This BeagleBone’s Got AI

There are a lot of BeagleBones, from Blue, to White, Green, Black, and we think there’s a purple one in there for some reason. The diversity of BeagleBones is due to the openness of the design, and is the biggest advantage over the ‘bone’s main competitor, the Raspberry Pi.

Now, there’s a new BeagleBone, and this time the color is AI. The BeagleBoard foundation has just unveiled the BeagleBone AI, and it is going to be the most powerful BeagleBone ever developed.

Unlike the BeagleBone Blue, Black, or the PocketBeagle, the BeagleBone AI uses the TI AM5729 processor, a dual-core ARM Cortex-A15 running at 1.5 GHz. It’s not a BeagleBone unless it has those nifty real-time programmable units, and yes, this one has four. This is the BeagleBone AI, so something else has to be different, and it comes with four Embedded Vision Engines (EVEs), a TIC66x DSP, and support for machine learning with pre-installed tools.

Of especially interesting note, this board features USB C connectors, Gigabit Ethernet, onboard WiFi, 1 GB of RAM, and 16 GB of eMMC Flash. The massive block of pin headers remains the same.

If this feature set sounds somewhat familiar to the Beagle family, you’re right. The BeagleBoard X-15 — the alpha wolf of the BeagleBone family — also comes with DSP, and Cortex-A15 cores running at 1.5 GHz. The use case for the X-15 was a little puzzling, as it was too big to really be a portable or embeddable system, but didn’t have the power of the likes of an Nvidia Jetson or what have you. The BeagleBone AI is essentially a minified version of the X-15, albeit slightly less capable in terms of RAM and Flash.

17 thoughts on “This BeagleBone’s Got AI

  1. So now the “Community” will finally build a laundry-folding robot that really works. Then the Chinese will mass produce it cheaply – and spy on our laundry. I can’t wait…

  2. And it’s shown without a heatsink, but at that speed I wonder if it’ll be able to run like that!

    The Sancloud Beaglebone Enhanced already had GigE, but this is the first of the official dot-org boards to feature it. I think it’s also the first with USB3 and USB-C connectors.

    And I’m pretty sure it boots without blobs, just like every other Beagle. That alone is cause for interest!

    1. It’s interesting that we just saw a bunch of makerboards announced in the past few days (Google Coral devboard, this board) that finally have USB3.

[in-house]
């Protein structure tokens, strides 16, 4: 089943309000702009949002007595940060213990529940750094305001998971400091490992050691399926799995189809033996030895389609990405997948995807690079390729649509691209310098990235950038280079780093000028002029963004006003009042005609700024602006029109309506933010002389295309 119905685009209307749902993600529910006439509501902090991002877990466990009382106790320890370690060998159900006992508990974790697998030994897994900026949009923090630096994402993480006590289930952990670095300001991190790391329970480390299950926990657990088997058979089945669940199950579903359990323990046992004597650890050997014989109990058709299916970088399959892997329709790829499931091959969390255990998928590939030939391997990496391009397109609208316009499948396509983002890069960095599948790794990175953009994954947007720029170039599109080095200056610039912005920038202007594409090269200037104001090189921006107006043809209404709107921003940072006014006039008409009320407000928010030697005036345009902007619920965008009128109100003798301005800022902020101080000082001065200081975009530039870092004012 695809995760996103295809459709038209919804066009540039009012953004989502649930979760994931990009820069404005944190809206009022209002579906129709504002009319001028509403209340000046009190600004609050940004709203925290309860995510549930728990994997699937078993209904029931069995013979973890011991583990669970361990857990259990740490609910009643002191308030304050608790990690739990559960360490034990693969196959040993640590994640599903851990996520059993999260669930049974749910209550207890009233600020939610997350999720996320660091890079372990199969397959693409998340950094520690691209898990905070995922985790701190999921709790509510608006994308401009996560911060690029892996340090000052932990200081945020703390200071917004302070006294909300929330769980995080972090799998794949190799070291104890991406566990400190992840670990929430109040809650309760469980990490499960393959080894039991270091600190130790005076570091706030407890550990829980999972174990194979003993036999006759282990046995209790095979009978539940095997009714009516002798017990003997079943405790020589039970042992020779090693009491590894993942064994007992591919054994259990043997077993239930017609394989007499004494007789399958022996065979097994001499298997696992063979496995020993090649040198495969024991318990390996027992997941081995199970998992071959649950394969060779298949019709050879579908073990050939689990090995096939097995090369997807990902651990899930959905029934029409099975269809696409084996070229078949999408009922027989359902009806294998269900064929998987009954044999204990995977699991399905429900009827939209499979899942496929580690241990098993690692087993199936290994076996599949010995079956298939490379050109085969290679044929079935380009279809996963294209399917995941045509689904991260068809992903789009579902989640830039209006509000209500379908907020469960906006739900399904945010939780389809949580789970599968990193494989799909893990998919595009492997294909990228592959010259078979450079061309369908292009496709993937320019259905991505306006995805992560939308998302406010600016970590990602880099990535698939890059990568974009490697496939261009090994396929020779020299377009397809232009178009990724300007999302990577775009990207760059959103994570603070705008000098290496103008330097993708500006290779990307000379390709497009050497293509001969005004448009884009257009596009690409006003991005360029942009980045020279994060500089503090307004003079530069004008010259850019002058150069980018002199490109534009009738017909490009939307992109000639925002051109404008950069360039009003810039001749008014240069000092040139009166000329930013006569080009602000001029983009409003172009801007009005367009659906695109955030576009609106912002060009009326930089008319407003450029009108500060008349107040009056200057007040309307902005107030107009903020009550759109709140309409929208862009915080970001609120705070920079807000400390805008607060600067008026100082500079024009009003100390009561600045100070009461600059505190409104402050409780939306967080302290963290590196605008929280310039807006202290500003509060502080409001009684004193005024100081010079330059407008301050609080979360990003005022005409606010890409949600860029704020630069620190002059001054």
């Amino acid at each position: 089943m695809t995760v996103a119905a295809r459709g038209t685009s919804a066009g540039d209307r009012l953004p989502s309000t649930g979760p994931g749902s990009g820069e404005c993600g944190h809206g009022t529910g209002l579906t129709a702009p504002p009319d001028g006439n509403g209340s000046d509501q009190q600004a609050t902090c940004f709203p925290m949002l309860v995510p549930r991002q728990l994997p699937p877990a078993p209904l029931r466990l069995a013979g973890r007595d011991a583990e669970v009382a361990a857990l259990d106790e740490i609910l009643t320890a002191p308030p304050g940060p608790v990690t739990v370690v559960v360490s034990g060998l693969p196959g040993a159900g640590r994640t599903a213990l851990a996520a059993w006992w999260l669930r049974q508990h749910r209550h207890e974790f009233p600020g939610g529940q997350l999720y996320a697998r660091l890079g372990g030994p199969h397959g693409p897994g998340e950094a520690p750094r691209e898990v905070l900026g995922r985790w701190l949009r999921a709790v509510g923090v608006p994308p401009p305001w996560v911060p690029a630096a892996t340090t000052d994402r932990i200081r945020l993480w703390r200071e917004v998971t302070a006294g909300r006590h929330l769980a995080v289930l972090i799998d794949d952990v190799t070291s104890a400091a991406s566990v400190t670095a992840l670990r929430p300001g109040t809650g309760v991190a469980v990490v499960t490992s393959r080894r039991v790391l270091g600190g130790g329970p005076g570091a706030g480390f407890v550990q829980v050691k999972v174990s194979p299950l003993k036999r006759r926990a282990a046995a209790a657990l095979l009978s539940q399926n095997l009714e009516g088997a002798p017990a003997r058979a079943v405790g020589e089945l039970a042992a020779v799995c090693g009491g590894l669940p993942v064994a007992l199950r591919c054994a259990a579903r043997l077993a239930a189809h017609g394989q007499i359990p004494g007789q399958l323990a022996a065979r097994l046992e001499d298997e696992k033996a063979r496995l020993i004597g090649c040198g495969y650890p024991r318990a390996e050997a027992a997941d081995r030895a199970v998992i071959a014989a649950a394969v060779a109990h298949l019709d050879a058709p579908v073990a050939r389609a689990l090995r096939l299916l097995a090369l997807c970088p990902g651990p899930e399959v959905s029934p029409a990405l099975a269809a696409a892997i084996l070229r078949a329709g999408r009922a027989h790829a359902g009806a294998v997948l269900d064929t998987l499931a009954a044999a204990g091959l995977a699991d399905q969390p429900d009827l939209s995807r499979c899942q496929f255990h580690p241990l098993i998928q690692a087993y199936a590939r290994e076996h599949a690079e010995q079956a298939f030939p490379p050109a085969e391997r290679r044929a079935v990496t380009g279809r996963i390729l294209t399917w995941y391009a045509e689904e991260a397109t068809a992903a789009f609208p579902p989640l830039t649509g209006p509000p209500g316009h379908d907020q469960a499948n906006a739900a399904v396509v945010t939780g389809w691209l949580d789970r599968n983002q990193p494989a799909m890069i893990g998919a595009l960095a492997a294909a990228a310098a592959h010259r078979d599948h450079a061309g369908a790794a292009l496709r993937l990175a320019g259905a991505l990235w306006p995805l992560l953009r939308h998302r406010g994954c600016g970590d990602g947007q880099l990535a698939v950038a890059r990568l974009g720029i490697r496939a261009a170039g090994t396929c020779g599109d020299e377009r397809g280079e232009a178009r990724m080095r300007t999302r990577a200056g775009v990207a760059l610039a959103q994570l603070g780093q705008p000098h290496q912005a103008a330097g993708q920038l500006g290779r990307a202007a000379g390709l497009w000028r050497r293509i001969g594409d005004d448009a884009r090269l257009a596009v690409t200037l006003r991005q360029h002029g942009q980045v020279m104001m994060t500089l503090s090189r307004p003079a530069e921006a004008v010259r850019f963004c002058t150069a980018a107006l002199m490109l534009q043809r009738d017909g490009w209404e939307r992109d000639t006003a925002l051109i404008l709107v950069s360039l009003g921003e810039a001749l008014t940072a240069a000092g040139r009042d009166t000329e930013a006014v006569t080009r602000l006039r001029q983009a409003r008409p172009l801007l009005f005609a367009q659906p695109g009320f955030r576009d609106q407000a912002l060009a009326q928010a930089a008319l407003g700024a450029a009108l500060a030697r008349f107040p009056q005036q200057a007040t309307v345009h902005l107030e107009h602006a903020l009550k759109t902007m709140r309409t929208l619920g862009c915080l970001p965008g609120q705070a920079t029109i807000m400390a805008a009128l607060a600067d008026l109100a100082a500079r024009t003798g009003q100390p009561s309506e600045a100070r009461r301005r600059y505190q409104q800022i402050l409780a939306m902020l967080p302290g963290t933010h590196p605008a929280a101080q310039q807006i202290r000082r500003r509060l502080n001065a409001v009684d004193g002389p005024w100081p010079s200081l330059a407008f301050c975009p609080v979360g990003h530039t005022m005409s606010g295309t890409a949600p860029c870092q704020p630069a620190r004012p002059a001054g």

Until now you had to either get an Upboard or some of the more esoteric (and hence hard to find) Allwinner variants. Most of which were fairly expensive… If they hit $100 and still have USB3 that’ll be a wonderful thing.

    2. “The Sancloud Beaglebone Enhanced already had GigE, but this is the first of the official dot-org boards to feature it. ”

      No it’s not: the X15 obviously has had GigE since 2016, and it’s a dot-org board. In terms of ‘other vendor’ boards, the OSD3358-SM-RED also had it. I have *no* idea why they didn’t at least route out the necessary signals to the footprint of a connector for the PocketBone, as rolling a PocketBone add-on for GigE would’ve been trivial if the damn signals were available.

      1. Thank you for the spot of the SM-RED! I don’t consider the X15 or the original BeagleBoard square board to be Beaglebones, since they’re not in the altoids form-factor, but I suppose I didn’t specify I was thinking of form factor.

        One thing the PocketBone gets really right is putting USB signals on the stacking connector. My kingdom for the same on a regular altoids bone!

  3. There is a lot to like about the Beaglebones. The PRU units are great if you want to do hard realtime and still be running linux. And having eMMC on board is a big win. About 1/3 of the way through the article I started wondering, what is the price (answer — around $100) and are they available yet (no idea). Also, I was hoping the A15 core might be 64 bit, but alas they are not, they are 32 bit cores like the original beaglebone. Well you do get gigabit ethernet, so that is nice.

    Now I’ll go look for a tech manual for the 5729. To my mind, this was the greatest feature of the original BBB, the 3000+ page technical manual that told me everything I wanted to know for any level of hacking I wanted to do! Cool hardware is worse than useless without good documentation.

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